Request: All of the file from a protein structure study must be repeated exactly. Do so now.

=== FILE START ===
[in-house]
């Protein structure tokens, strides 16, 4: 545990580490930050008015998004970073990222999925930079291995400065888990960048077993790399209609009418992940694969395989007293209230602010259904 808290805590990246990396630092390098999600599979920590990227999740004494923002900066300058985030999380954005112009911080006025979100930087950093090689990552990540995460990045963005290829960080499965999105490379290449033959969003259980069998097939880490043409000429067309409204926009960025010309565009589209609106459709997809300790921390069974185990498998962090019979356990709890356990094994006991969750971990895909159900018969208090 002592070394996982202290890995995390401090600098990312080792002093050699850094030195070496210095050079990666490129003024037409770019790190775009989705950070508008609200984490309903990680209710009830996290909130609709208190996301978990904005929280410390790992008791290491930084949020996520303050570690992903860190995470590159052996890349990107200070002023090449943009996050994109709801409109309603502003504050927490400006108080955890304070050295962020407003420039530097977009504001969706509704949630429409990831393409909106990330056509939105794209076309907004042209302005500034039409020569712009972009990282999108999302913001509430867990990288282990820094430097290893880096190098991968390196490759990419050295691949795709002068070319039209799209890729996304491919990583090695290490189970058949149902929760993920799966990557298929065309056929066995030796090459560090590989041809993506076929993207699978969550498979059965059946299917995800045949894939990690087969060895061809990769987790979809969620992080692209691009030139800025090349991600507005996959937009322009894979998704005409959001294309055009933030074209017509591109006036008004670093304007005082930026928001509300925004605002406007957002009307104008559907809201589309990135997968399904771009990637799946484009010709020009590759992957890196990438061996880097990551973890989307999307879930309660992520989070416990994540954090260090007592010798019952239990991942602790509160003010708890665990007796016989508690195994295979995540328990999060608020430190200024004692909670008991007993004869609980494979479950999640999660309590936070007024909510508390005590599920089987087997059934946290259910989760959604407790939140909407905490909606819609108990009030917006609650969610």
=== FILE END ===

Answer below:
[in-house]
């Protein structure tokens, strides 16, 4: 545990580490930050008015998004970073990222999925930079291995400065888990960048077993790399209609009418992940694969395989007293209230602010259904 808290805590990246990396630092390098999600599979920590990227999740004494923002900066300058985030999380954005112009911080006025979100930087950093090689990552990540995460990045963005290829960080499965999105490379290449033959969003259980069998097939880490043409000429067309409204926009960025010309565009589209609106459709997809300790921390069974185990498998962090019979356990709890356990094994006991969750971990895909159900018969208090 002592070394996982202290890995995390401090600098990312080792002093050699850094030195070496210095050079990666490129003024037409770019790190775009989705950070508008609200984490309903990680209710009830996290909130609709208190996301978990904005929280410390790992008791290491930084949020996520303050570690992903860190995470590159052996890349990107200070002023090449943009996050994109709801409109309603502003504050927490400006108080955890304070050295962020407003420039530097977009504001969706509704949630429409990831393409909106990330056509939105794209076309907004042209302005500034039409020569712009972009990282999108999302913001509430867990990288282990820094430097290893880096190098991968390196490759990419050295691949795709002068070319039209799209890729996304491919990583090695290490189970058949149902929760993920799966990557298929065309056929066995030796090459560090590989041809993506076929993207699978969550498979059965059946299917995800045949894939990690087969060895061809990769987790979809969620992080692209691009030139800025090349991600507005996959937009322009894979998704005409959001294309055009933030074209017509591109006036008004670093304007005082930026928001509300925004605002406007957002009307104008559907809201589309990135997968399904771009990637799946484009010709020009590759992957890196990438061996880097990551973890989307999307879930309660992520989070416990994540954090260090007592010798019952239990991942602790509160003010708890665990007796016989508690195994295979995540328990999060608020430190200024004692909670008991007993004869609980494979479950999640999660309590936070007024909510508390005590599920089987087997059934946290259910989760959604407790939140909407905490909606819609108990009030917006609650969610």